Saturday, September 11, 2004

I, Dubya

Some POSIWIDs echo timelessly across the centuries.

Historical veracity aside, Robert Graves’s portrayal, in I, Claudius, of the way that Rome’s Imperial Purple passed from the slaughtered Caligula to his half-witted uncle, made unforgettable telly all those years ago. No one could have suspected that reality would eventually copy art.

Claudius, presented to us as a doltish stutterer, was discovered, trembling and blubbering, by the killers, in fear of the same bloody fate that had befallen his nephew. But with their future at risk in an empire lacking an emperor, the killers, the Praetorian Guards (for it was they) needed protection and decided that Claudius was their perfect cypher. The POSIWID of the emperor being to dispense the empire’s treasure, Claudius, stupid or not, would ensure they were paid regularly, that their pensions would be secure and that not too much strain would be put on them militarily. So instead of killing him they hoisted him on their upturned shields as was the tradition and proclaimed him emperor to their mutual prosperity.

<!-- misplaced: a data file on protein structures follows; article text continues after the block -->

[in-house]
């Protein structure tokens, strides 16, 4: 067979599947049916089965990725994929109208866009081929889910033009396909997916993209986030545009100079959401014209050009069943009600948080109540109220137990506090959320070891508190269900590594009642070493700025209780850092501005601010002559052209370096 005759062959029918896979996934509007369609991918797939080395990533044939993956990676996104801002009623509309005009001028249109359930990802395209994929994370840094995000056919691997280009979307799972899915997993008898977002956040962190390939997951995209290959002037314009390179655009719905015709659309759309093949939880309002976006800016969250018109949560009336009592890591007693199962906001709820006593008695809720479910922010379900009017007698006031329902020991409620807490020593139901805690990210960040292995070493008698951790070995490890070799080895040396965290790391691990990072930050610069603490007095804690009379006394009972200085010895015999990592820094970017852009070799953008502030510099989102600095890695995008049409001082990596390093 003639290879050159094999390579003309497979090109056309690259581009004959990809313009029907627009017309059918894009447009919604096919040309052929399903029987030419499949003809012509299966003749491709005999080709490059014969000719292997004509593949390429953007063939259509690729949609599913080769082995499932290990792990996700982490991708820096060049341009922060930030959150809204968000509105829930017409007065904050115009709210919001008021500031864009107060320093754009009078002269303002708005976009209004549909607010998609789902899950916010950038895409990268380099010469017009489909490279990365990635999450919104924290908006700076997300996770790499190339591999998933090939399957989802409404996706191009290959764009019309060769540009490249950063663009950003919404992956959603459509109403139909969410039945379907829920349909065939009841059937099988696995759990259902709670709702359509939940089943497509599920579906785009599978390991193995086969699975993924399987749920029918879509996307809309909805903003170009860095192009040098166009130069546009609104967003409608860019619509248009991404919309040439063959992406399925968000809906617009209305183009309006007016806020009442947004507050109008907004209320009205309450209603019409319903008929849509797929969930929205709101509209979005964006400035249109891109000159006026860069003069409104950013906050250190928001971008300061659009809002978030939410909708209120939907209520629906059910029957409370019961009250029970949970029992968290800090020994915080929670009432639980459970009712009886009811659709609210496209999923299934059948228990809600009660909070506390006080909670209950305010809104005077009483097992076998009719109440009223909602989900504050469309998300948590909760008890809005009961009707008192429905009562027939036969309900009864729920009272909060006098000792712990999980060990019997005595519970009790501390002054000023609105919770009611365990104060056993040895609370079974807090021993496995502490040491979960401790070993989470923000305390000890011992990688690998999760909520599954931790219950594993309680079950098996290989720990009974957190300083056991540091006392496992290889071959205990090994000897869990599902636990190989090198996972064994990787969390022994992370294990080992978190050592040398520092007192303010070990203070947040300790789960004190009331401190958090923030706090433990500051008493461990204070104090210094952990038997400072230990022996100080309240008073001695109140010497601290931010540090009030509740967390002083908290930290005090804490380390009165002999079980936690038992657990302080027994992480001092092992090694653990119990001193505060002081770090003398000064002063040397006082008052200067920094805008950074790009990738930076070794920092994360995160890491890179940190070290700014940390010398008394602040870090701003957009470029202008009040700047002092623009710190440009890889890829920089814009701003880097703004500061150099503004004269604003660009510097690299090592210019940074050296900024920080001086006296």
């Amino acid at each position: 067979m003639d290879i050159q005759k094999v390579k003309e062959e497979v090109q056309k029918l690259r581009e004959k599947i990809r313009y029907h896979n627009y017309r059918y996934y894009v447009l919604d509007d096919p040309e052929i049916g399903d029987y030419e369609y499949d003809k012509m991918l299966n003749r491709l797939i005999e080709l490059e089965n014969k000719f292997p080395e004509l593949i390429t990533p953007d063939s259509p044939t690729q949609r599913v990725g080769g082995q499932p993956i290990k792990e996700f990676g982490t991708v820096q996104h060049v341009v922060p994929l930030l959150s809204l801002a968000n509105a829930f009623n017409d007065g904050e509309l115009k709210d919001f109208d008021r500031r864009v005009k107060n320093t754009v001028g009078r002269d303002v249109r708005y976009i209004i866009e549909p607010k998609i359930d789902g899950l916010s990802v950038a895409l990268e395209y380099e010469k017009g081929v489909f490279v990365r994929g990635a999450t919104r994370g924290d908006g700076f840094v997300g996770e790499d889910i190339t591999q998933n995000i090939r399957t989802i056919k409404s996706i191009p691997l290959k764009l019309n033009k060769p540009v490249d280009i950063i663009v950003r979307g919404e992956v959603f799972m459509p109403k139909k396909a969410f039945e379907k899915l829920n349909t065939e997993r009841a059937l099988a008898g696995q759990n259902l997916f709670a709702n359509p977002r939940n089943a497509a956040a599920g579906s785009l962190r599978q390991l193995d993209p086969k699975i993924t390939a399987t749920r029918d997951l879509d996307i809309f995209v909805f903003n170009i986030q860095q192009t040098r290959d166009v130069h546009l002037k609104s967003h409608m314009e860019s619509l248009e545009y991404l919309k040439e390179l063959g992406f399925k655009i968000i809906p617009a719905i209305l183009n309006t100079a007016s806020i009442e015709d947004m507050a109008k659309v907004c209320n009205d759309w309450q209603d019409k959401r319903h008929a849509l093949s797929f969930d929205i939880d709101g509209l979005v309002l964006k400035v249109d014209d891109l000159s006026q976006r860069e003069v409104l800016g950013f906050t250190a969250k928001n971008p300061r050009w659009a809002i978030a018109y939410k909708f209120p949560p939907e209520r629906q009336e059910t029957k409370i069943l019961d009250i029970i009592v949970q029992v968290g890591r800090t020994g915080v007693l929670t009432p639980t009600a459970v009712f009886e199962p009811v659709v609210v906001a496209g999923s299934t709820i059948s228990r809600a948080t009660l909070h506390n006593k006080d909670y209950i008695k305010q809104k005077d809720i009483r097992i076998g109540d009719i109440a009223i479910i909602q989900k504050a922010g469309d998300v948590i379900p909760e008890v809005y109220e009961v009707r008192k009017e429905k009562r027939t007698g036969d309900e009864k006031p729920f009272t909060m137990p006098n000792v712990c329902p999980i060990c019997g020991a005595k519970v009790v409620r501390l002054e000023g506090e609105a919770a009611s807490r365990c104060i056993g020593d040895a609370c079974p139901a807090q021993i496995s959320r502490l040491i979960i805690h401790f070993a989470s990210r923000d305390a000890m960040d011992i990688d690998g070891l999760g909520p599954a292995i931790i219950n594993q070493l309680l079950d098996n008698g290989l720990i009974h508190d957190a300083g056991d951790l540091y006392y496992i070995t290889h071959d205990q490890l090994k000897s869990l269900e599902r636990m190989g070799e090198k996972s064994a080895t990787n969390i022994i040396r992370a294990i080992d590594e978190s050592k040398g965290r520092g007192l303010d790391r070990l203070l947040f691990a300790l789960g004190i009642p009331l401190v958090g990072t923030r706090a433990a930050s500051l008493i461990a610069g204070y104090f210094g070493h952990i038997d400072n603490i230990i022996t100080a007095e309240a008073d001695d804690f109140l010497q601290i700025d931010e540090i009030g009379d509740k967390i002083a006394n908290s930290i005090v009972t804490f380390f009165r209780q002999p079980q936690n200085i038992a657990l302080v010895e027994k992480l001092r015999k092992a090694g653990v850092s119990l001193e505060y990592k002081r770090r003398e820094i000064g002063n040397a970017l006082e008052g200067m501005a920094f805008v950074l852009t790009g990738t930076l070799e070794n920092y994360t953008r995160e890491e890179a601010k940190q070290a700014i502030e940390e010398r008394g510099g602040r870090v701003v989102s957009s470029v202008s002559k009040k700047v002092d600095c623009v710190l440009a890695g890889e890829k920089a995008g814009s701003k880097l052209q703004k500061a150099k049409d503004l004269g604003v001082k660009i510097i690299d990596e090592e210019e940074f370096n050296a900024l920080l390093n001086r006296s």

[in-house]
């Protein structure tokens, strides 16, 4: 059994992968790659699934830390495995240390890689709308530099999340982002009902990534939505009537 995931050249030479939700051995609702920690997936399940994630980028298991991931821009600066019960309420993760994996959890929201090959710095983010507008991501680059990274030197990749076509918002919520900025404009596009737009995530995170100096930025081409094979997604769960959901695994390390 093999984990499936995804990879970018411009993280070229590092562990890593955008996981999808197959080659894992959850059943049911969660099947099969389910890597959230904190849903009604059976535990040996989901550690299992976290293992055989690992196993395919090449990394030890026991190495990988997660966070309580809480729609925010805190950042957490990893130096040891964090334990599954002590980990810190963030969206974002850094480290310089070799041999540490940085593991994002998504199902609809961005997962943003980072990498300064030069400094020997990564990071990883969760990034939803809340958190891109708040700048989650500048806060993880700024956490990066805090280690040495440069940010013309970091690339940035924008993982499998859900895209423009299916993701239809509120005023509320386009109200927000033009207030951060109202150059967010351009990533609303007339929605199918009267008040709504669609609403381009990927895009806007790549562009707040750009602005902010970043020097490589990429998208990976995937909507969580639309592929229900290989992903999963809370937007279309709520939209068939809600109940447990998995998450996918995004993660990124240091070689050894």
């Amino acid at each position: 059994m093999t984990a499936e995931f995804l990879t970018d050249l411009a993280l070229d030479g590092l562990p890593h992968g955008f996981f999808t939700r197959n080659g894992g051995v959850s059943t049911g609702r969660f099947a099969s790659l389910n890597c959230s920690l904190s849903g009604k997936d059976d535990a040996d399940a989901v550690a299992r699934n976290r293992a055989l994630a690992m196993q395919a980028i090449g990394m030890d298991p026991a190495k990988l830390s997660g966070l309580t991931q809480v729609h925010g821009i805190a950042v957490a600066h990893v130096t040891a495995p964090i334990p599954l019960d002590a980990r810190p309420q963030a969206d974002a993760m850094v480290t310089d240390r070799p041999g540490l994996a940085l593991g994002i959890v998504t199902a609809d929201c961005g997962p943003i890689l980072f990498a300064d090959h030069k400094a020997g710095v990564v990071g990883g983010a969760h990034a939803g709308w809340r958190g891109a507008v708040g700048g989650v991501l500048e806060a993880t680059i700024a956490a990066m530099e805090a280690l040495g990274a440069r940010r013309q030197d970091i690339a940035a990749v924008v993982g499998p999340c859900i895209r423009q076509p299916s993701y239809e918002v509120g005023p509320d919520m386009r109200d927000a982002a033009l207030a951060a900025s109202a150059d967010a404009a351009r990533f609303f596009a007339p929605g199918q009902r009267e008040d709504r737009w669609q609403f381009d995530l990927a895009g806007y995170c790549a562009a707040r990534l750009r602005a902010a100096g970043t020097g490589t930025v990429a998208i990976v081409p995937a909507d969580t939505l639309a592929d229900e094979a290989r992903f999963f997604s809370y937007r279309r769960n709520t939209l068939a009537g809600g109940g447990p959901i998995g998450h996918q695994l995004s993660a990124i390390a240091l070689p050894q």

All that was back in the year forty-one of mankind’s common era and it took thirteen years for Claudius himself to be murdered - a pretty good deal all things considered. The rest, as Gibbon tells us, is decline and fall.

A similar succession event, this time one with impeccable historical veracity, took place in the year two thousand of that same common era, in the far off empire that had replaced Rome, when Dubya was given the job of dispensing its vast treasures. Some things had changed of course although the echoes ring out. The fearful Praetorian Guard had given way to a collection of political obsessives and plutocrats, fearful for their futures and riches, and desperate to control the empire’s levers of power. Dubya was their perfect cypher, their own doltish stutterer, their own Claudius.

Claudius was Rome’s fourth emperor and had family connections with Augustus and Tiberius – the first and second. Throughout Rome’s history these two names would be evoked in POSIWID justifying control of treasure. A bit like being called Bush in America really. Without his name – if he’d been called Claudius or John Smith – Dubya, the forty-third emperor, son of the forty-first, would still be Waco’s town drunk and his empire’s treasures still vast and deep. But, hey-ho, decline and fall it is.

As a great American once said, ‘It’s déjà vu all over again.’

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